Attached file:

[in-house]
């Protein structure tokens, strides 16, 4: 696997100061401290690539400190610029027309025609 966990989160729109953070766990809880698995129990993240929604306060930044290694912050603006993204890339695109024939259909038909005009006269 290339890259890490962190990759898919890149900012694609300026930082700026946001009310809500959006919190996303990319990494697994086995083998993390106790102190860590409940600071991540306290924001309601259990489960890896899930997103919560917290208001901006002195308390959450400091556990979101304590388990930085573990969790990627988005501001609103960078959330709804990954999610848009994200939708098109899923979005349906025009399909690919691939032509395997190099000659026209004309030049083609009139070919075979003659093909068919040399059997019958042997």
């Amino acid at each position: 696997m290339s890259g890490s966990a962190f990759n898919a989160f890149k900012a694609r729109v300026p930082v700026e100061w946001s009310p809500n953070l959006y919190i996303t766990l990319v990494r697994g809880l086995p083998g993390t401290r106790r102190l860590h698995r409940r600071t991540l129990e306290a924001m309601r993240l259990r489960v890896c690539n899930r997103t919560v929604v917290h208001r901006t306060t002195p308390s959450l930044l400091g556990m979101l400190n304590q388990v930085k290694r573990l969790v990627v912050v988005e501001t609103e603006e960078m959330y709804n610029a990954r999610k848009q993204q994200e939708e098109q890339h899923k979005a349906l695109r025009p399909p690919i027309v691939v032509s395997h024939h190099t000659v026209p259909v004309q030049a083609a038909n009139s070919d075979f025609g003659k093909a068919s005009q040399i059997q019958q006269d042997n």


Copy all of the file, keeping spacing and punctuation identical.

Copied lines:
[in-house]
């Protein structure tokens, strides 16, 4: 696997100061401290690539400190610029027309025609 966990989160729109953070766990809880698995129990993240929604306060930044290694912050603006993204890339695109024939259909038909005009006269 290339890259890490962190990759898919890149900012694609300026930082700026946001009310809500959006919190996303990319990494697994086995083998993390106790102190860590409940600071991540306290924001309601259990489960890896899930997103919560917290208001901006002195308390959450400091556990979101304590388990930085573990969790990627988005501001609103960078959330709804990954999610848009994200939708098109899923979005349906025009399909690919691939032509395997190099000659026209004309030049083609009139070919075979003659093909068919040399059997019958042997």
């Amino acid at each position: 696997m290339s890259g890490s966990a962190f990759n898919a989160f890149k900012a694609r729109v300026p930082v700026e100061w946001s009310p809500n953070l959006y919190i996303t766990l990319v990494r697994g809880l086995p083998g993390t401290r106790r102190l860590h698995r409940r600071t991540l129990e306290a924001m309601r993240l259990r489960v890896c690539n899930r997103t919560v929604v917290h208001r901006t306060t002195p308390s959450l930044l400091g556990m979101l400190n304590q388990v930085k290694r573990l969790v990627v912050v988005e501001t609103e603006e960078m959330y709804n610029a990954r999610k848009q993204q994200e939708e098109q890339h899923k979005a349906l695109r025009p399909p690919i027309v691939v032509s395997h024939h190099t000659v026209p259909v004309q030049a083609a038909n009139s070919d075979f025609g003659k093909a068919s005009q040399i059997q019958q006269d042997n």